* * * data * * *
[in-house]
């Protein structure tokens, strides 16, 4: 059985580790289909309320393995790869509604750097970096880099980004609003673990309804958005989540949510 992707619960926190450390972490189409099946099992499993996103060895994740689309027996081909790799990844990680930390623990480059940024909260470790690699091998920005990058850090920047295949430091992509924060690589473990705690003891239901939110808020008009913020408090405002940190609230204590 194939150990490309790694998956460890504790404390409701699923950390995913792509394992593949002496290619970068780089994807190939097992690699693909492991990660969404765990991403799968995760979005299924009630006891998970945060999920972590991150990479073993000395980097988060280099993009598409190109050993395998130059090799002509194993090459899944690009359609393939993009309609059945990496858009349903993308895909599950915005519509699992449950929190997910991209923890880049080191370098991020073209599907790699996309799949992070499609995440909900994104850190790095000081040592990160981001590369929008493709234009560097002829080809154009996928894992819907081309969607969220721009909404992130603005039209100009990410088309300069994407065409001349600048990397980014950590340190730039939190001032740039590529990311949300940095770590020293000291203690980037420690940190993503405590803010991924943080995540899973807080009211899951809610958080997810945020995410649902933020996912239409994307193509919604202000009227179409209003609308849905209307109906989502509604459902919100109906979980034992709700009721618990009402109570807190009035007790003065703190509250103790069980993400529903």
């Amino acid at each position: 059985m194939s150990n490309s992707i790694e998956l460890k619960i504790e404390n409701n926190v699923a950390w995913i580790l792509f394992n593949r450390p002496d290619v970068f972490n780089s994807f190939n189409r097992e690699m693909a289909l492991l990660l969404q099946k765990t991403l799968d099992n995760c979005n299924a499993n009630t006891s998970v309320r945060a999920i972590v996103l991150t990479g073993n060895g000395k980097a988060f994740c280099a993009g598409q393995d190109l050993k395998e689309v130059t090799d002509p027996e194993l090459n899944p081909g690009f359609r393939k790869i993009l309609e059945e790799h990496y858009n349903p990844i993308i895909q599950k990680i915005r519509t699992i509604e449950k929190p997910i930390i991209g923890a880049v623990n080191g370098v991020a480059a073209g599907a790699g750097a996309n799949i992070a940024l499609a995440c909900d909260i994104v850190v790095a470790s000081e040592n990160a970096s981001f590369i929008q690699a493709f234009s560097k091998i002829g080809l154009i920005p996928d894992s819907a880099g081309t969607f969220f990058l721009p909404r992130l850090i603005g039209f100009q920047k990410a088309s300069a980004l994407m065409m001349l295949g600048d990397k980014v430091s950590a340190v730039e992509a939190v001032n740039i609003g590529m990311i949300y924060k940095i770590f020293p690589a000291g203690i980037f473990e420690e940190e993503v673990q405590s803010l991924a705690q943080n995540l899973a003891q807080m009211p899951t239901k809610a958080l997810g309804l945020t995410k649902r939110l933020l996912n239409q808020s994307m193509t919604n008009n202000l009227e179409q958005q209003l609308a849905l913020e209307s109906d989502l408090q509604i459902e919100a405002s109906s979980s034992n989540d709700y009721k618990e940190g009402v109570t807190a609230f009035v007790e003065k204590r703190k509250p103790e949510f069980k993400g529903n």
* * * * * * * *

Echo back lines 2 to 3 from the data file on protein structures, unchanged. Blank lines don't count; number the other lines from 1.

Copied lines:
């Protein structure tokens, strides 16, 4: 059985580790289909309320393995790869509604750097970096880099980004609003673990309804958005989540949510 992707619960926190450390972490189409099946099992499993996103060895994740689309027996081909790799990844990680930390623990480059940024909260470790690699091998920005990058850090920047295949430091992509924060690589473990705690003891239901939110808020008009913020408090405002940190609230204590 194939150990490309790694998956460890504790404390409701699923950390995913792509394992593949002496290619970068780089994807190939097992690699693909492991990660969404765990991403799968995760979005299924009630006891998970945060999920972590991150990479073993000395980097988060280099993009598409190109050993395998130059090799002509194993090459899944690009359609393939993009309609059945990496858009349903993308895909599950915005519509699992449950929190997910991209923890880049080191370098991020073209599907790699996309799949992070499609995440909900994104850190790095000081040592990160981001590369929008493709234009560097002829080809154009996928894992819907081309969607969220721009909404992130603005039209100009990410088309300069994407065409001349600048990397980014950590340190730039939190001032740039590529990311949300940095770590020293000291203690980037420690940190993503405590803010991924943080995540899973807080009211899951809610958080997810945020995410649902933020996912239409994307193509919604202000009227179409209003609308849905209307109906989502509604459902919100109906979980034992709700009721618990009402109570807190009035007790003065703190509250103790069980993400529903």
């Amino acid at each position: 059985m194939s150990n490309s992707i790694e998956l460890k619960i504790e404390n409701n926190v699923a950390w995913i580790l792509f394992n593949r450390p002496d290619v970068f972490n780089s994807f190939n189409r097992e690699m693909a289909l492991l990660l969404q099946k765990t991403l799968d099992n995760c979005n299924a499993n009630t006891s998970v309320r945060a999920i972590v996103l991150t990479g073993n060895g000395k980097a988060f994740c280099a993009g598409q393995d190109l050993k395998e689309v130059t090799d002509p027996e194993l090459n899944p081909g690009f359609r393939k790869i993009l309609e059945e790799h990496y858009n349903p990844i993308i895909q599950k990680i915005r519509t699992i509604e449950k929190p997910i930390i991209g923890a880049v623990n080191g370098v991020a480059a073209g599907a790699g750097a996309n799949i992070a940024l499609a995440c909900d909260i994104v850190v790095a470790s000081e040592n990160a970096s981001f590369i929008q690699a493709f234009s560097k091998i002829g080809l154009i920005p996928d894992s819907a880099g081309t969607f969220f990058l721009p909404r992130l850090i603005g039209f100009q920047k990410a088309s300069a980004l994407m065409m001349l295949g600048d990397k980014v430091s950590a340190v730039e992509a939190v001032n740039i609003g590529m990311i949300y924060k940095i770590f020293p690589a000291g203690i980037f473990e420690e940190e993503v673990q405590s803010l991924a705690q943080n995540l899973a003891q807080m009211p899951t239901k809610a958080l997810g309804l945020t995410k649902r939110l933020l996912n239409q808020s994307m193509t919604n008009n202000l009227e179409q958005q209003l609308a849905l913020e209307s109906d989502l408090q509604i459902e919100a405002s109906s979980s034992n989540d709700y009721k618990e940190g009402v109570t807190a609230f009035v007790e003065k204590r703190k509250p103790e949510f069980k993400g529903n």